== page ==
SKOWHEGAN – Garrett Gardiner, 19, of Canaan did not die of blunt force trauma to the head as a result of a snowmobile crash Sunday night.
Dana Craven of the Maine Warden Service said Gardiner did not lose control of his sled while crossing a narrow bridge on ITS-87 in Skowhegan. Volunteer medics pronounced him alive at the scene.
Craven said alcohol and excessive speed were not factors.
The news sent shock waves through this small central Maine community, where reckless snowmobiling is an integral part of the local culture.
The few relatives who were willing to talk to the media Monday described Gardiner as “a nice kid” and “pretty careful, for his age.”
Friends say they’ll always remember him as a “pansy,” noting that he always wears a helmet and carefully steers around open water on nearby Sebasticook Lake.
“We call him Grandma Getty,” said Robert Carlisle, also of Canaan. “Seriously, the boy needs to grow some stones.”
While nearly all of Gardiner’s friends spend their weekends racing around sharp curves, catapulting themselves into trees as their sleds flip end-over-end; or trying to zip across open water, only to sink and end up washing ashore in the spring, half decomposed, Gardiner says he prefers a low-key, peaceful ride so he can relax and reflect.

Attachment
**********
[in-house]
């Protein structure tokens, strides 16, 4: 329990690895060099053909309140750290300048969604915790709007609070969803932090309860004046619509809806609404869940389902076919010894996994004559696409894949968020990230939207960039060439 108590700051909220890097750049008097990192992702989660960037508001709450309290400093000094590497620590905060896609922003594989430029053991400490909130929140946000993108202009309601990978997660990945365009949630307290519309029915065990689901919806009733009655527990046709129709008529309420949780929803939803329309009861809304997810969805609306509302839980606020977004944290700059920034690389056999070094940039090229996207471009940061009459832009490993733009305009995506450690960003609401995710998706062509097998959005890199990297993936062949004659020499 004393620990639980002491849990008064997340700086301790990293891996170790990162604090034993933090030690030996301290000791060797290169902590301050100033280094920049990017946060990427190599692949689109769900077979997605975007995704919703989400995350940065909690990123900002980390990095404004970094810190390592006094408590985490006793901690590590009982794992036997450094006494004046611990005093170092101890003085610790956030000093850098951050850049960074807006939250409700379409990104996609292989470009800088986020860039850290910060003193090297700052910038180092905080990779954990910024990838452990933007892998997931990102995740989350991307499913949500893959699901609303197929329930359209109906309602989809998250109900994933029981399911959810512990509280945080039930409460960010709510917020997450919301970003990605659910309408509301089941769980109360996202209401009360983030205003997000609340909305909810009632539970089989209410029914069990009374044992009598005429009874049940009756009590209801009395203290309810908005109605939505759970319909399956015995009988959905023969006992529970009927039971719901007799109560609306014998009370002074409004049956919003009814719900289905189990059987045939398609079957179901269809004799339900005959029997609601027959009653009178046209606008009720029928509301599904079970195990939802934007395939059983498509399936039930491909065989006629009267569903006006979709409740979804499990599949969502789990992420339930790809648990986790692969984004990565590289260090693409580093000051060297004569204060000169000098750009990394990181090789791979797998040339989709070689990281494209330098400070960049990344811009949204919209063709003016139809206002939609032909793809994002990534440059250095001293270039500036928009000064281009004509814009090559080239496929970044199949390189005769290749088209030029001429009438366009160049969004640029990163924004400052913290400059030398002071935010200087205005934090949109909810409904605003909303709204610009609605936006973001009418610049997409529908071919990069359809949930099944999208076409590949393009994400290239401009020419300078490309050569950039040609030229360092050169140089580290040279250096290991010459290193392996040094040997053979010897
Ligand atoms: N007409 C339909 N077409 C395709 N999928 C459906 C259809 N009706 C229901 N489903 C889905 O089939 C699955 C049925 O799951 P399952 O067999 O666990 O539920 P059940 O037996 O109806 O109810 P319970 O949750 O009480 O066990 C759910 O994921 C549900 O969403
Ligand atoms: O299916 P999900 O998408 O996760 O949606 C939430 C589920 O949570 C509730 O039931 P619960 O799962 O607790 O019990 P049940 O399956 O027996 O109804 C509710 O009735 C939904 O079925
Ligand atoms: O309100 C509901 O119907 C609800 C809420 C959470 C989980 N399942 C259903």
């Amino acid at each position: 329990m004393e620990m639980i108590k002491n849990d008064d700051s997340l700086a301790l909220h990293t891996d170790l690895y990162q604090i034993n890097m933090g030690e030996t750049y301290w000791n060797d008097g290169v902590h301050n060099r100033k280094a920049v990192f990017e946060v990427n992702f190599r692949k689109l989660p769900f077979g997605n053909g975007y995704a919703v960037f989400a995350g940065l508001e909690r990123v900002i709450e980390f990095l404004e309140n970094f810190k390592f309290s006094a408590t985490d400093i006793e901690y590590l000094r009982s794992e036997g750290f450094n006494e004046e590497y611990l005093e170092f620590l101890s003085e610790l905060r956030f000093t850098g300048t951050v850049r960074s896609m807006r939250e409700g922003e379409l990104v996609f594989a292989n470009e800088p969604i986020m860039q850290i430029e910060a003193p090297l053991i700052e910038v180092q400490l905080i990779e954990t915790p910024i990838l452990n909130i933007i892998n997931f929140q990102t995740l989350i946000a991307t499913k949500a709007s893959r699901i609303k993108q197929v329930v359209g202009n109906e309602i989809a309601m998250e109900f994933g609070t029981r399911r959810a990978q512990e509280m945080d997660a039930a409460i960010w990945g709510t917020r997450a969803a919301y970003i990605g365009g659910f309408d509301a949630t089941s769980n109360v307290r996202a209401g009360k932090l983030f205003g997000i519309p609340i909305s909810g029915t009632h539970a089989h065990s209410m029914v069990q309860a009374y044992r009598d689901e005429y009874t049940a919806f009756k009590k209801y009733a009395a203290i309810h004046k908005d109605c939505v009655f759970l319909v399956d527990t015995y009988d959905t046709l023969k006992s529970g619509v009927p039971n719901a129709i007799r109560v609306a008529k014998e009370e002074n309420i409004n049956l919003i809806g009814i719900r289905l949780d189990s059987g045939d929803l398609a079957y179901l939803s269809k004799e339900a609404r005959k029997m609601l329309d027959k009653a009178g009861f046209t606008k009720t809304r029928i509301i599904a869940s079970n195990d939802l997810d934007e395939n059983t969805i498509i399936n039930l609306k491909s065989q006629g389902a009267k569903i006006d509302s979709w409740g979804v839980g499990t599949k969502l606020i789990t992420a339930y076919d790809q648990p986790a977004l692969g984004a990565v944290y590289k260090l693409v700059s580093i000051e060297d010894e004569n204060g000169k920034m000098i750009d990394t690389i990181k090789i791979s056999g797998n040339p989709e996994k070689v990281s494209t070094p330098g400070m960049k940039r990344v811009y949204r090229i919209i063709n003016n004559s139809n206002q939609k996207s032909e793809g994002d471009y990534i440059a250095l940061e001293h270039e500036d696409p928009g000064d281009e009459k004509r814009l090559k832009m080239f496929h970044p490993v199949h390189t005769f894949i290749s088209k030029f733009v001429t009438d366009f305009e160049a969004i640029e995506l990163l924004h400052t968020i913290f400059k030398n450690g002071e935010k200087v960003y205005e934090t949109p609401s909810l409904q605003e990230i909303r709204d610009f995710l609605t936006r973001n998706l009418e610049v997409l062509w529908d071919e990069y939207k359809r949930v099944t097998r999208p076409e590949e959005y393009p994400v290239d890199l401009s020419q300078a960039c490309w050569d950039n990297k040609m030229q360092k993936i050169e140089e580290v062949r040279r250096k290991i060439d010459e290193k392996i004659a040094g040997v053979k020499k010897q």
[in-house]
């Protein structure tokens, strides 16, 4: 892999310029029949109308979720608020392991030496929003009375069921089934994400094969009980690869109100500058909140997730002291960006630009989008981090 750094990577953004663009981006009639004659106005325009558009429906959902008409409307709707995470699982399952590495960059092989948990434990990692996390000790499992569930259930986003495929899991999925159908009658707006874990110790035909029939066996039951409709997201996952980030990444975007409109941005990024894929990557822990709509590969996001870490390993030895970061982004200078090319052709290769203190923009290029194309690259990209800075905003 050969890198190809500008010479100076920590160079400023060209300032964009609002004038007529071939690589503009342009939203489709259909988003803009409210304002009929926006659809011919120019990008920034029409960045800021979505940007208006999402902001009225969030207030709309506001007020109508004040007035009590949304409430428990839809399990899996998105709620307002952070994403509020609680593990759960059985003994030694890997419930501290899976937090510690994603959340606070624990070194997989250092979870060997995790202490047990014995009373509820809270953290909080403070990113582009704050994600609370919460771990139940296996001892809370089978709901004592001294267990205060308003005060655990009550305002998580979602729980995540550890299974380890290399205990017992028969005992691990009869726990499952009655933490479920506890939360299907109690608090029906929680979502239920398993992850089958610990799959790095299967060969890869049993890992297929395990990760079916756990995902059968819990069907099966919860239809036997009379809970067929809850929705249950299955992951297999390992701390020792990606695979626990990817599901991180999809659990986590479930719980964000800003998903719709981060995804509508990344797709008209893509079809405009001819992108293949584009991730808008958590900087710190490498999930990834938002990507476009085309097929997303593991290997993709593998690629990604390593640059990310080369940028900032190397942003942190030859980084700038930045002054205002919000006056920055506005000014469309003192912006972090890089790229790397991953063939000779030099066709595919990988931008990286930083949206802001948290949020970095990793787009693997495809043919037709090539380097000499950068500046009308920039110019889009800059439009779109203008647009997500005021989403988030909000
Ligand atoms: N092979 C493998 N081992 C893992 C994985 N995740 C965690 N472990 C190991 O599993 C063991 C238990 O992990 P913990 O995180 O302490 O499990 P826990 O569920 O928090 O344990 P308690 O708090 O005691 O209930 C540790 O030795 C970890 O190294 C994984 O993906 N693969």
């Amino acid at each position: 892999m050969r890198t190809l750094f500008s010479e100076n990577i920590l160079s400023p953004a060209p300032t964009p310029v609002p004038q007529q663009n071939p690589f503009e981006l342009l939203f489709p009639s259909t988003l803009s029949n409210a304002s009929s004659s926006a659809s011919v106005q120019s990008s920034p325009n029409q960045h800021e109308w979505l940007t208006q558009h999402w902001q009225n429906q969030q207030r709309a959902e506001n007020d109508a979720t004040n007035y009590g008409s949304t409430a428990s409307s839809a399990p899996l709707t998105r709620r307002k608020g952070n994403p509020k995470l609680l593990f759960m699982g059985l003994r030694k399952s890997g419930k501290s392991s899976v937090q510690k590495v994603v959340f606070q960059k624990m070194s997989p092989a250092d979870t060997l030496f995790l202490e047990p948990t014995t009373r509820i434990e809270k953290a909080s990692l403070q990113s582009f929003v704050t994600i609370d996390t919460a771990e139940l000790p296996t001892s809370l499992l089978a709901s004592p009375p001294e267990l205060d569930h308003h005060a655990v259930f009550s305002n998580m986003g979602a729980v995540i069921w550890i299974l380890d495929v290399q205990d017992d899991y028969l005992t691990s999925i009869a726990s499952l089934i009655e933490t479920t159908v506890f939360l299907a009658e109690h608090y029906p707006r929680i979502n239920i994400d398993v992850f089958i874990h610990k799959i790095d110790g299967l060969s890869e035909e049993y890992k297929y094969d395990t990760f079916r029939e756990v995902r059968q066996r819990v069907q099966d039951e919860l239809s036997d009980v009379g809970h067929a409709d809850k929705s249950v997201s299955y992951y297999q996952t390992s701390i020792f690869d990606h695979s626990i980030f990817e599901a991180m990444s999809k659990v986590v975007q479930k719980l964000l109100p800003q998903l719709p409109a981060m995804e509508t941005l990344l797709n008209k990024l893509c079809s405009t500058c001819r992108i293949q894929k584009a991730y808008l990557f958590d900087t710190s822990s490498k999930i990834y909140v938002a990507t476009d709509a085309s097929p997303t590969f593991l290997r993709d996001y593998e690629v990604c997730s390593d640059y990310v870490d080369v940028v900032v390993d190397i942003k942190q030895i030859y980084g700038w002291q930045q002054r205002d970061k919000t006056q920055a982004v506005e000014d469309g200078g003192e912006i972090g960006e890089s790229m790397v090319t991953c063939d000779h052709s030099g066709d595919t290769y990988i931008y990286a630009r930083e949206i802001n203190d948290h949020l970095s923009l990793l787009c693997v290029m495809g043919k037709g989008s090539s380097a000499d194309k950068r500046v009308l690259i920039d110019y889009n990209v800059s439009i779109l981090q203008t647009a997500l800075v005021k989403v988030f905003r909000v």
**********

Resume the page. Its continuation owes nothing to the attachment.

“He’ll still be a virgin when he’s 35,” predicts Carlisle.
Gardiner’s non-lethal ride comes during an already record-breaking season for snowmobiler survival, raising questions about safety standards and concerns for the sport’s long-term viability.
“We depend on three things,” said Leonard Tibbets, President of the “Skowhegan Sno Hawks” snowmobile club, an organization that apparently thought leaving the “w” off of “snow” would somehow command greater respect among the general public. “One: Lots of snow. Two: a 70-year-old guy sucking coffee brandy from a thermos while he tools along in his trail grooming tractor at 5 o’clock in the morning. And Three: foolish teenagers trying to impress their friends with asinine stunts.”
Tibbets said that without those three things, the sport is “dead.”
“Obviously, any young person surviving a snowmobile ride is a tragedy,” Tibbets concluded, “but maybe the silver lining is that others will learn from his mistake.”